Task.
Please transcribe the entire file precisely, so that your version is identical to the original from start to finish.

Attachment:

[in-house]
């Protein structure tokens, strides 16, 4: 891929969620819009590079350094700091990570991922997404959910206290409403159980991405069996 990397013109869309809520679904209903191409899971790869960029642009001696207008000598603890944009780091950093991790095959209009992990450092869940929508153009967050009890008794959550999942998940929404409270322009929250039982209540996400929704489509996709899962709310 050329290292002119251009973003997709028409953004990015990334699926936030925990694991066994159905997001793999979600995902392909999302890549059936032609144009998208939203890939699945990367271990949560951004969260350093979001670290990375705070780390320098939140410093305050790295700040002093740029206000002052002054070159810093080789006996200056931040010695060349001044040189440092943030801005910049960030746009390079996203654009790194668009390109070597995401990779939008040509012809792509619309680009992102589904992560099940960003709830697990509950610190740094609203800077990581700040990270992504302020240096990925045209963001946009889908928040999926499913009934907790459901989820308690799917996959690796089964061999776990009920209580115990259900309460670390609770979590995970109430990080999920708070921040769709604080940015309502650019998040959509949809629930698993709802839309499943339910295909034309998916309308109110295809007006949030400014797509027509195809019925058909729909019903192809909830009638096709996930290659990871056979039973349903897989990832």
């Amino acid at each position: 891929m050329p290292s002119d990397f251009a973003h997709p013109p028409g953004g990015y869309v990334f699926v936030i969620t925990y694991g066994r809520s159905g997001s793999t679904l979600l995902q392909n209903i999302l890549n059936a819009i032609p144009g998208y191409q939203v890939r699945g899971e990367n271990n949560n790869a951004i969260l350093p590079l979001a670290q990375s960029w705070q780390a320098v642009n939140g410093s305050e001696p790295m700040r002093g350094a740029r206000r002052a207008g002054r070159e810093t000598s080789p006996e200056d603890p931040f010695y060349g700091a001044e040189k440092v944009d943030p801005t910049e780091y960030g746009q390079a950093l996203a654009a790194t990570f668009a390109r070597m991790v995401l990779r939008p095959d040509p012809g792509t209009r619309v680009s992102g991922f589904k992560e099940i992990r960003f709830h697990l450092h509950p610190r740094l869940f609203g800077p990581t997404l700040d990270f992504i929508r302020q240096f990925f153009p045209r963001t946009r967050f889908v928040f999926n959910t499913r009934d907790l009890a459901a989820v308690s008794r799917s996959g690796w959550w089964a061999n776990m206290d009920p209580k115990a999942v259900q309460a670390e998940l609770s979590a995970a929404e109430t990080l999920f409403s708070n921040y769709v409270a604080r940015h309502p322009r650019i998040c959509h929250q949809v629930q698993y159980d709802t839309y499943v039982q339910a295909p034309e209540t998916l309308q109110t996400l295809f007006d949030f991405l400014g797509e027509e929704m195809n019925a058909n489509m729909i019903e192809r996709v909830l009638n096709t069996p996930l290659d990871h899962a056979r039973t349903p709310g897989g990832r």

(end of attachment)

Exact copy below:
[in-house]
């Protein structure tokens, strides 16, 4: 891929969620819009590079350094700091990570991922997404959910206290409403159980991405069996 990397013109869309809520679904209903191409899971790869960029642009001696207008000598603890944009780091950093991790095959209009992990450092869940929508153009967050009890008794959550999942998940929404409270322009929250039982209540996400929704489509996709899962709310 050329290292002119251009973003997709028409953004990015990334699926936030925990694991066994159905997001793999979600995902392909999302890549059936032609144009998208939203890939699945990367271990949560951004969260350093979001670290990375705070780390320098939140410093305050790295700040002093740029206000002052002054070159810093080789006996200056931040010695060349001044040189440092943030801005910049960030746009390079996203654009790194668009390109070597995401990779939008040509012809792509619309680009992102589904992560099940960003709830697990509950610190740094609203800077990581700040990270992504302020240096990925045209963001946009889908928040999926499913009934907790459901989820308690799917996959690796089964061999776990009920209580115990259900309460670390609770979590995970109430990080999920708070921040769709604080940015309502650019998040959509949809629930698993709802839309499943339910295909034309998916309308109110295809007006949030400014797509027509195809019925058909729909019903192809909830009638096709996930290659990871056979039973349903897989990832």
């Amino acid at each position: 891929m050329p290292s002119d990397f251009a973003h997709p013109p028409g953004g990015y869309v990334f699926v936030i969620t925990y694991g066994r809520s159905g997001s793999t679904l979600l995902q392909n209903i999302l890549n059936a819009i032609p144009g998208y191409q939203v890939r699945g899971e990367n271990n949560n790869a951004i969260l350093p590079l979001a670290q990375s960029w705070q780390a320098v642009n939140g410093s305050e001696p790295m700040r002093g350094a740029r206000r002052a207008g002054r070159e810093t000598s080789p006996e200056d603890p931040f010695y060349g700091a001044e040189k440092v944009d943030p801005t910049e780091y960030g746009q390079a950093l996203a654009a790194t990570f668009a390109r070597m991790v995401l990779r939008p095959d040509p012809g792509t209009r619309v680009s992102g991922f589904k992560e099940i992990r960003f709830h697990l450092h509950p610190r740094l869940f609203g800077p990581t997404l700040d990270f992504i929508r302020q240096f990925f153009p045209r963001t946009r967050f889908v928040f999926n959910t499913r009934d907790l009890a459901a989820v308690s008794r799917s996959g690796w959550w089964a061999n776990m206290d009920p209580k115990a999942v259900q309460a670390e998940l609770s979590a995970a929404e109430t990080l999920f409403s708070n921040y769709v409270a604080r940015h309502p322009r650019i998040c959509h929250q949809v629930q698993y159980d709802t839309y499943v039982q339910a295909p034309e209540t998916l309308q109110t996400l295809f007006d949030f991405l400014g797509e027509e929704m195809n019925a058909n489509m729909i019903e192809r996709v909830l009638n096709t069996p996930l290659d990871h899962a056979r039973t349903p709310g897989g990832r």